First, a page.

I have done it! I have conquered Pamela! And now I never have to do it again.
Pamela is a beautiful, intelligent, and accomplished young maidservant in Lady B.'s home. Lady B. has trained her as a companion, meaning to marry her to a respectable man when the time comes, but when the lady dies, what is to become of Pamela? Young Mr. B. has designs upon her person, but Pamela, being perfectly virtuous, is resolved to resist his blandishments--if necessary to the death.
I really got into the premise of the novel. Richardson starts off by tackling a real and serious social problem of his day--servant girls' utter vulnerability to men of higher status--and he does it from the girls' perspective. Pamela has a problem shared by thousands; she is a poor and defenseless girl and Mr. B. has all the power on his side. She can't leave, she can't make him too angry, and she can't make him leave her alone. Should she succumb, she will lose all and he will lose nothing; at best she will be a kept mistress, but it's more likely that she'll end up on the streets. This is a great story!
However, this is also the 18th century and Richardson is writing a fairy tale. So it doesn't go quite the way I would like. Mr. B., maddened by Pamela's refusal to be his mistress and her fellow-servants' sympathy with her situation, has her abducted and taken to one of his other estates, where he pays a morally dissolute housekeeper to imprison and torment her. Here, he does his best to persuade, seduce, and just plain rape Pamela. Her main defense is fainting, but she does appeal to neighbors for help, try to run away, and even contemplate suicide. Even as Pamela's virtue makes Mr. B. angry, it also inspires his admiration--and finally he decides to marry her. Pamela, meanwhile, has been falling in love with her would-be rapist. Sigh. Of course she has. After that I kind of lost steam, because argh.
|Pamela and Mr. B. in the Summerhouse, by Highmore|
The first 200 pages are quite exciting, as Pamela tries to resist young Mr. B.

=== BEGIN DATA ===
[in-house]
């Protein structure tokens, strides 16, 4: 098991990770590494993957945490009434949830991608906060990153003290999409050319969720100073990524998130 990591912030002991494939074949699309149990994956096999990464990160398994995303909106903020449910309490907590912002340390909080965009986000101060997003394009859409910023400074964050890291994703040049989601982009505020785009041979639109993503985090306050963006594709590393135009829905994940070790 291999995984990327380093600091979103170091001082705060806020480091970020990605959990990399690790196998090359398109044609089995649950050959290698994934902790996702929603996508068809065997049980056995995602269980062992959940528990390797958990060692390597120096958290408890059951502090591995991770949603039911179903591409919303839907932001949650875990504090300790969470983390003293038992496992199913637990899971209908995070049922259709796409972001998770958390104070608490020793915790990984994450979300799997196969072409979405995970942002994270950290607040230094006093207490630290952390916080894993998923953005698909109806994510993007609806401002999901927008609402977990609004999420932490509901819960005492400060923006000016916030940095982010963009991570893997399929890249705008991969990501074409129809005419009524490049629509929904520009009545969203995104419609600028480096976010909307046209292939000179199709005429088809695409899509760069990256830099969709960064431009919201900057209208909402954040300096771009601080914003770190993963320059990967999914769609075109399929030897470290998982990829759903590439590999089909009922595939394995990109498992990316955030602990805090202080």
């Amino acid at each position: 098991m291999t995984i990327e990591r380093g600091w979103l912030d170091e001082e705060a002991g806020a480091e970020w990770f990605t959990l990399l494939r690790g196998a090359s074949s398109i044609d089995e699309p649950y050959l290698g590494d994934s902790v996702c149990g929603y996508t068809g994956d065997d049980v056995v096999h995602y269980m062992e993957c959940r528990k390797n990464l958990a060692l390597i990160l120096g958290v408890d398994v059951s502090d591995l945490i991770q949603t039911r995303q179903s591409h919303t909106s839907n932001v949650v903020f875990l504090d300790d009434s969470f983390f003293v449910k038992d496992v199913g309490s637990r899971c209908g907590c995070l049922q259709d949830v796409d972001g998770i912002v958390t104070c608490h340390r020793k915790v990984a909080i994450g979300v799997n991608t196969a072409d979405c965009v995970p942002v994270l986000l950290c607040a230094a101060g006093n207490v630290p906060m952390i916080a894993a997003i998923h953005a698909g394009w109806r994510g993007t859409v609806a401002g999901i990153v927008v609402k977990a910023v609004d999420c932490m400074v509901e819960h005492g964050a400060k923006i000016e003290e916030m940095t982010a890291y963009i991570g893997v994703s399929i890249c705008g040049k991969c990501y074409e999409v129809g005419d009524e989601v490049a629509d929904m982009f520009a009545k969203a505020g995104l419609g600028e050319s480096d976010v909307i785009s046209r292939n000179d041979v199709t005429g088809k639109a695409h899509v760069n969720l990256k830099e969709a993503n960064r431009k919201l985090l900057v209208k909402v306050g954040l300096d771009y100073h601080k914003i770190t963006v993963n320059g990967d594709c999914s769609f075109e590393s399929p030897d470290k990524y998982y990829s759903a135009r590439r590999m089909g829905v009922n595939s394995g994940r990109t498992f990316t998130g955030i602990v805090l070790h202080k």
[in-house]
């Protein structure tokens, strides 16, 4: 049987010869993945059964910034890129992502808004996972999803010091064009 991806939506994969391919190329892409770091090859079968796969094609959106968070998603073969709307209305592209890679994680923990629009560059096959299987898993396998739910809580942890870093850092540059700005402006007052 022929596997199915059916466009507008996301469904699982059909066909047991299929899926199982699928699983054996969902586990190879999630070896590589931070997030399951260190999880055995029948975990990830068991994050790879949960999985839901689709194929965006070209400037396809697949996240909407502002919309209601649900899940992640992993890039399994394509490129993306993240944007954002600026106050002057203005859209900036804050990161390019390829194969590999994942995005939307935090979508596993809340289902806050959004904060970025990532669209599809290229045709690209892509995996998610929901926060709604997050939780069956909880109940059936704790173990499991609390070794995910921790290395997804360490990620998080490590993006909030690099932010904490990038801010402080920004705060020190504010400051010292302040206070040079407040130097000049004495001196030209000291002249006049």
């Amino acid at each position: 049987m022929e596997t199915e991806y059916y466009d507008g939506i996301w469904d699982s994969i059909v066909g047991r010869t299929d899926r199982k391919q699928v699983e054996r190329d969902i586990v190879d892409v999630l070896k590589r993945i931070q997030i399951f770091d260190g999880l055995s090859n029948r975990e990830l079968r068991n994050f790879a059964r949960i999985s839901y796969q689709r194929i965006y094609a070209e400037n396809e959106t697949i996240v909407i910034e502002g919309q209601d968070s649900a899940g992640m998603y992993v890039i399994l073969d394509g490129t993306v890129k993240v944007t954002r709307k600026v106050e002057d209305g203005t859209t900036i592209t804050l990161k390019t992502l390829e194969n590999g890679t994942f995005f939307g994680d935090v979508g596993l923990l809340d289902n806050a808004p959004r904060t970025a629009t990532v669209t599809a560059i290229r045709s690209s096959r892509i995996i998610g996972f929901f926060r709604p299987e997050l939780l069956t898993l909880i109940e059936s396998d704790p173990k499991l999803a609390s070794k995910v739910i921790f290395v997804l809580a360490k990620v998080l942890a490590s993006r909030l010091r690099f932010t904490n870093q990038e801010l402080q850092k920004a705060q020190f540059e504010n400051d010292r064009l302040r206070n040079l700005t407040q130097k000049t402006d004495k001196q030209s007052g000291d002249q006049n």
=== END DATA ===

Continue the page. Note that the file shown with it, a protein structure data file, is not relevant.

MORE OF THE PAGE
It takes them 100 pages to get married.
Then for about 200 pages they have the first days of their marriage, and Mr. B.'s sister shows up in a rage, which is fun.
200 pages of incredibly dull rehashing of earlier events; neighbors all love Pamela and want to hear all about it, and Mr. B. tells his side of the story.
100 or so pages of Pamela's first lying-in and her misery at Mr. B.'s too-close friendship with a beautiful lady. He repents and becomes a better husband than ever. This bit is pretty interesting.
200 pages of Pamela writing a book of Hints to Young Mothers, then letters that are Hints to Young Ladies. This takes years, so by the end she has several children and has spent a couple of years on the continent.
Mr. B., lauded throughout as an excellent husband, once he gets over his rapeyness anyway (and then there's his bit of backsliding) may well be a good husband by 18th century standards, which seem to have been extremely low. Even the book says so. By our standards he's a jerk who proves himself to be horrible over and over, and I expected that, but even so he was pretty hard to take.
The novel is written in Richardson's trademark epistolary style (in fact, his project began as a set of exemplary polite letters and then turned into a dramatic novel), so it's all letters back and forth, mostly from Pamela to others. She writes a sort of journal in this way. Even so, it gets improbable and humorous when you read extremely long and detailed conversations in letters that may run to over 50 pages long. Pamela is said to have a simple, free, flowing style of writing that her contemporaries admire, and this is quite true by Georgian standards; the modern reader will probably find it florid, overblown, and often tedious.
Pamela was a smash hit when it was published in 1740 and 1741. Of course, many people also hated it and so people divided into Pamelists and Anti-Pamelists. Pamelists felt that their heroine was as virtuous and lovely as she was presented; Anti-Pamelists argued that she was clearly a conniving gold-digger who used her virtue to get to her goal (I'm betting that there were references to Anne Boleyn's ambitions to become queen). I'm not convinced by the Anti-Pamelist narrative myself. A servant girl simply couldn't realistically imagine becoming a wealthy lady through marriage. Anne Boleyn was, as far as status went, a semi-acceptable candidate for marriage to Henry VIII if you left out the part where he was already married. But Pamela's social status is so far below Mr. B.'s that their marriage is unthinkable. It's even more far-fetched than Mr. Darcy marrying Elizabeth.
I am, however, sympathetic to the parodists. Henry Fielding wrote two Pamela satires, and I can hardly blame him. I would like to read them, but right now I'm about Pamela'd out.
I've been glad to participate in o's 18th Century Celebration! If I can get the time I'd quite like to tackle Tristram Shandy, which I think I would like better (although it would undoubtedly be baffling). Pamela wasn't on my CC list, but it was a pretty fun read, and Tristram Shandy actually is on my list. June is too short for all the reading I want to cram into this month.